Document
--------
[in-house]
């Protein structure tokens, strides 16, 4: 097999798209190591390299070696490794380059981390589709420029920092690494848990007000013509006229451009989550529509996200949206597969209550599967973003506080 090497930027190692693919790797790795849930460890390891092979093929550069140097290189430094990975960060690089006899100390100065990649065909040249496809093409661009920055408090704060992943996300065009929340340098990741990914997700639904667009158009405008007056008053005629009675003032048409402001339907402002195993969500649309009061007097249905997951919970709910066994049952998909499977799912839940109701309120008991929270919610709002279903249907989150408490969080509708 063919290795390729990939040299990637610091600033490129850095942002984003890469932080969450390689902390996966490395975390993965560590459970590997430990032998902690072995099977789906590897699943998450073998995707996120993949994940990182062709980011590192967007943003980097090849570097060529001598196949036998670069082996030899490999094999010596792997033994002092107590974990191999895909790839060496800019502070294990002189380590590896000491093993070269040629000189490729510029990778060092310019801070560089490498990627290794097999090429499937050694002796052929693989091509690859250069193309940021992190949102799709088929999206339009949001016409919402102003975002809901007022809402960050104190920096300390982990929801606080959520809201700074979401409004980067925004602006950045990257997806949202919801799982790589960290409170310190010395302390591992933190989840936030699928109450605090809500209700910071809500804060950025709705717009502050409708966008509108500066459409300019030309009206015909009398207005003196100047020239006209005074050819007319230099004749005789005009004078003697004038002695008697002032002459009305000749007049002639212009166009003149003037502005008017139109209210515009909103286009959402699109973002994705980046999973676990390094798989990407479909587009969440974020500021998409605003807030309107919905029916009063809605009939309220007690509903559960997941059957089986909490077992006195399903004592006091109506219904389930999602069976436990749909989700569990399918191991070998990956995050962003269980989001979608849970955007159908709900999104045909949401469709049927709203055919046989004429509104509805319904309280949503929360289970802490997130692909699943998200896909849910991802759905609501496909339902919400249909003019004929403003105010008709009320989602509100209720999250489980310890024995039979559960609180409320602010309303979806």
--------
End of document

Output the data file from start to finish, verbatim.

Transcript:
[in-house]
């Protein structure tokens, strides 16, 4: 097999798209190591390299070696490794380059981390589709420029920092690494848990007000013509006229451009989550529509996200949206597969209550599967973003506080 090497930027190692693919790797790795849930460890390891092979093929550069140097290189430094990975960060690089006899100390100065990649065909040249496809093409661009920055408090704060992943996300065009929340340098990741990914997700639904667009158009405008007056008053005629009675003032048409402001339907402002195993969500649309009061007097249905997951919970709910066994049952998909499977799912839940109701309120008991929270919610709002279903249907989150408490969080509708 063919290795390729990939040299990637610091600033490129850095942002984003890469932080969450390689902390996966490395975390993965560590459970590997430990032998902690072995099977789906590897699943998450073998995707996120993949994940990182062709980011590192967007943003980097090849570097060529001598196949036998670069082996030899490999094999010596792997033994002092107590974990191999895909790839060496800019502070294990002189380590590896000491093993070269040629000189490729510029990778060092310019801070560089490498990627290794097999090429499937050694002796052929693989091509690859250069193309940021992190949102799709088929999206339009949001016409919402102003975002809901007022809402960050104190920096300390982990929801606080959520809201700074979401409004980067925004602006950045990257997806949202919801799982790589960290409170310190010395302390591992933190989840936030699928109450605090809500209700910071809500804060950025709705717009502050409708966008509108500066459409300019030309009206015909009398207005003196100047020239006209005074050819007319230099004749005789005009004078003697004038002695008697002032002459009305000749007049002639212009166009003149003037502005008017139109209210515009909103286009959402699109973002994705980046999973676990390094798989990407479909587009969440974020500021998409605003807030309107919905029916009063809605009939309220007690509903559960997941059957089986909490077992006195399903004592006091109506219904389930999602069976436990749909989700569990399918191991070998990956995050962003269980989001979608849970955007159908709900999104045909949401469709049927709203055919046989004429509104509805319904309280949503929360289970802490997130692909699943998200896909849910991802759905609501496909339902919400249909003019004929403003105010008709009320989602509100209720999250489980310890024995039979559960609180409320602010309303979806």